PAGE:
Green Beret and former UFC fighter Tim Kennedy waterboarded himself on Saturday to help prove that the controversial interrogation technique is not torture amid debate on Capitol Hill about President Trump’s pick to lead the CIA.
GRAPHIC VIDEO WARNING
Kennedy said in the 41-minute video that he hoped to show that nominee Gina Haspel has been wrongly criticized for her role in "enhanced interrogation techniques" at a CIA black site.
He called Haspel an "amazing hero" who is being unfairly attacked.
More than 100 former U.S. ambassadors who served both Republican and Democratic presidents sent the Senate a letter last week opposing Haspel, saying that despite her credentials, confirming her would give authoritarian leaders around the world the license to say U.S. behavior is “no different from ours.”
Kennedy said that waterboarding is not torture and just an uncomfortable experience.
"If I can change one person’s mind about what torture is and what I would do to protect American freedom, I will do this for years."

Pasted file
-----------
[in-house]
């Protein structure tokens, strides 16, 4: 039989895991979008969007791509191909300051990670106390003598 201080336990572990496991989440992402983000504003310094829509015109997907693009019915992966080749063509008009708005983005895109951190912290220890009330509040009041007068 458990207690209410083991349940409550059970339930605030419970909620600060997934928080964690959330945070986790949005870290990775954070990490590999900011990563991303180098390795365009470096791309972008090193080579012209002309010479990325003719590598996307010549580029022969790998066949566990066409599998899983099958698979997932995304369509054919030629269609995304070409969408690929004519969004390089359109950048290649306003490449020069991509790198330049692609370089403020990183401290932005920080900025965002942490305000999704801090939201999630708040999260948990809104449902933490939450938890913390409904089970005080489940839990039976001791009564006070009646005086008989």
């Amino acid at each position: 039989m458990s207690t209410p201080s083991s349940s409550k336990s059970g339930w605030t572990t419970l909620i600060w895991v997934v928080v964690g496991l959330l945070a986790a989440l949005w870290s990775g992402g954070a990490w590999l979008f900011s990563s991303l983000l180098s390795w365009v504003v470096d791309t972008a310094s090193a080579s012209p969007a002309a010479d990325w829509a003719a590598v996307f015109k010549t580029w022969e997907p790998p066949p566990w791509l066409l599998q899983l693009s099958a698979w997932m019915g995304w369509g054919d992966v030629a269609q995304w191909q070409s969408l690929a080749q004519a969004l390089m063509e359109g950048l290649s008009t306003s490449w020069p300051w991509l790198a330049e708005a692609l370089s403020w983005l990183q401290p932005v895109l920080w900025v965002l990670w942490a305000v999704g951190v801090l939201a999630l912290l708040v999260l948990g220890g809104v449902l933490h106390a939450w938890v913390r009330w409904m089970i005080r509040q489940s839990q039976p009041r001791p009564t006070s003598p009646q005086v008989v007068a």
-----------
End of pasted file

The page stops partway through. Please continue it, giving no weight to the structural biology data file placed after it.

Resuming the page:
He later shared an excerpt from the livestream on Facebook, showing him being heavily doused in water.
"We did this yesterday for almost 45 minutes. The average pour was anywhere from 10 to 60. They wouldn’t tell me when they were going to put the towel on. They would just smash it on my face and start pouring. You can’t hold your breath while they do it because the water runs down your sinuses," Kennedy wrote. "The water run through your eyes, down your nose and pools at the back of your throat. It was a baptism in freedom. It’s not torture! Hell we had elk tacos and wine afterwards. Wake up people.”
Haspel last week said she would not permit the spy agency to restart the kind of harsh detention and interrogation program it ran at black sites after Sept. 11. It was one of the darkest chapters of the CIA’s history and tainted America’s image worldwide.
Senators asked how she would respond if Trump — who has said he supports harsh interrogation techniques like waterboarding and “a hell of a lot worse” — ordered her to do something she found morally objectionable.
“I would not allow CIA to undertake activity that I thought was immoral, even if it was technically legal,” said Haspel, a 33-year veteran of the agency. “I would absolutely not permit it.”
The Associated Press contributed to this report